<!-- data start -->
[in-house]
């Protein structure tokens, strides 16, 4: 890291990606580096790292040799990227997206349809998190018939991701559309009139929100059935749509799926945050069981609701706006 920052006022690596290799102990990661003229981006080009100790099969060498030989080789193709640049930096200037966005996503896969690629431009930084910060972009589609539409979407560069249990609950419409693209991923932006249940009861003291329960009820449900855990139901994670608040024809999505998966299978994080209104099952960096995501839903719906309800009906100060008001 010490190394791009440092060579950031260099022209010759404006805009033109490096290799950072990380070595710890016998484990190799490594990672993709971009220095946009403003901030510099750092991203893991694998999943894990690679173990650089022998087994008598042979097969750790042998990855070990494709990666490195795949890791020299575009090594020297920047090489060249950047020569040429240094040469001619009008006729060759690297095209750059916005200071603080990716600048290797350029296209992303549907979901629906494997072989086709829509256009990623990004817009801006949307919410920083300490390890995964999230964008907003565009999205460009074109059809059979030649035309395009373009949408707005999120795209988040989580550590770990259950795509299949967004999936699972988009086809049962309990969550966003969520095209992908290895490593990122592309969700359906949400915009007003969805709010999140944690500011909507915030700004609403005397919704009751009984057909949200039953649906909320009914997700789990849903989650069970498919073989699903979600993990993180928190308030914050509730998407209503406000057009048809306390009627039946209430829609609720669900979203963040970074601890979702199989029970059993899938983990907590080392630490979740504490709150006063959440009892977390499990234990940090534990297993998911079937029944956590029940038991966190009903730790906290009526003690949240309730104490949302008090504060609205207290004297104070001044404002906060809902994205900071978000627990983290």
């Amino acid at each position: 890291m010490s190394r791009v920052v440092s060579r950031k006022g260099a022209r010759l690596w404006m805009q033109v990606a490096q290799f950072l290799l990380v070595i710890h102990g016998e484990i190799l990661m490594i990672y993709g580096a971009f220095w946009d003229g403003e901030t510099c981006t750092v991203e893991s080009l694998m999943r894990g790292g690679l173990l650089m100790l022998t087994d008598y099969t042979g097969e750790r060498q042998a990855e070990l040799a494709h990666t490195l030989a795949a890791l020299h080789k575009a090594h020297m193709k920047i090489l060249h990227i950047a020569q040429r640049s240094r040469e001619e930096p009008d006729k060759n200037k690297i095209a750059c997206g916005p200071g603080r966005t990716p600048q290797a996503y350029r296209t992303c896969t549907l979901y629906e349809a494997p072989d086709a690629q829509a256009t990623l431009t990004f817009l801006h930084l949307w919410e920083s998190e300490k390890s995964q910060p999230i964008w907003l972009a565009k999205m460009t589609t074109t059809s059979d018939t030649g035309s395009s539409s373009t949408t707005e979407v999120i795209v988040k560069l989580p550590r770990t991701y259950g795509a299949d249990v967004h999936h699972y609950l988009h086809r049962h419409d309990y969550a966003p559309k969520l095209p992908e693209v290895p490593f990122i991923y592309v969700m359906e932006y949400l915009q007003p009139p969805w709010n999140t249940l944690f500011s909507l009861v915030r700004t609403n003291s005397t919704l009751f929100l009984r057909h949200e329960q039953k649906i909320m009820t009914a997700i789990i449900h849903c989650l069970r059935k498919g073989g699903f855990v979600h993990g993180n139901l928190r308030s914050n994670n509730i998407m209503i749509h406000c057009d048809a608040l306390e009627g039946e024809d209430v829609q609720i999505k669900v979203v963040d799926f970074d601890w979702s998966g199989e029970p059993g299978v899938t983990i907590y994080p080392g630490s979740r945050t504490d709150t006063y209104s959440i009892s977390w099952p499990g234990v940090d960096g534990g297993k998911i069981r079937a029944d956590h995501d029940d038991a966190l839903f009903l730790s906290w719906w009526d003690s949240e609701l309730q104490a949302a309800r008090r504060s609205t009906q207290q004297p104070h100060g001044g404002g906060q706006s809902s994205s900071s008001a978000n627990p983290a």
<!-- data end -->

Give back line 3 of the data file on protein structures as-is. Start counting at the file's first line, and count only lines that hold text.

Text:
């Amino acid at each position: 890291m010490s190394r791009v920052v440092s060579r950031k006022g260099a022209r010759l690596w404006m805009q033109v990606a490096q290799f950072l290799l990380v070595i710890h102990g016998e484990i190799l990661m490594i990672y993709g580096a971009f220095w946009d003229g403003e901030t510099c981006t750092v991203e893991s080009l694998m999943r894990g790292g690679l173990l650089m100790l022998t087994d008598y099969t042979g097969e750790r060498q042998a990855e070990l040799a494709h990666t490195l030989a795949a890791l020299h080789k575009a090594h020297m193709k920047i090489l060249h990227i950047a020569q040429r640049s240094r040469e001619e930096p009008d006729k060759n200037k690297i095209a750059c997206g916005p200071g603080r966005t990716p600048q290797a996503y350029r296209t992303c896969t549907l979901y629906e349809a494997p072989d086709a690629q829509a256009t990623l431009t990004f817009l801006h930084l949307w919410e920083s998190e300490k390890s995964q910060p999230i964008w907003l972009a565009k999205m460009t589609t074109t059809s059979d018939t030649g035309s395009s539409s373009t949408t707005e979407v999120i795209v988040k560069l989580p550590r770990t991701y259950g795509a299949d249990v967004h999936h699972y609950l988009h086809r049962h419409d309990y969550a966003p559309k969520l095209p992908e693209v290895p490593f990122i991923y592309v969700m359906e932006y949400l915009q007003p009139p969805w709010n999140t249940l944690f500011s909507l009861v915030r700004t609403n003291s005397t919704l009751f929100l009984r057909h949200e329960q039953k649906i909320m009820t009914a997700i789990i449900h849903c989650l069970r059935k498919g073989g699903f855990v979600h993990g993180n139901l928190r308030s914050n994670n509730i998407m209503i749509h406000c057009d048809a608040l306390e009627g039946e024809d209430v829609q609720i999505k669900v979203v963040d799926f970074d601890w979702s998966g199989e029970p059993g299978v899938t983990i907590y994080p080392g630490s979740r945050t504490d709150t006063y209104s959440i009892s977390w099952p499990g234990v940090d960096g534990g297993k998911i069981r079937a029944d956590h995501d029940d038991a966190l839903f009903l730790s906290w719906w009526d003690s949240e609701l309730q104490a949302a309800r008090r504060s609205t009906q207290q004297p104070h100060g001044g404002g906060q706006s809902s994205s900071s008001a978000n627990p983290a």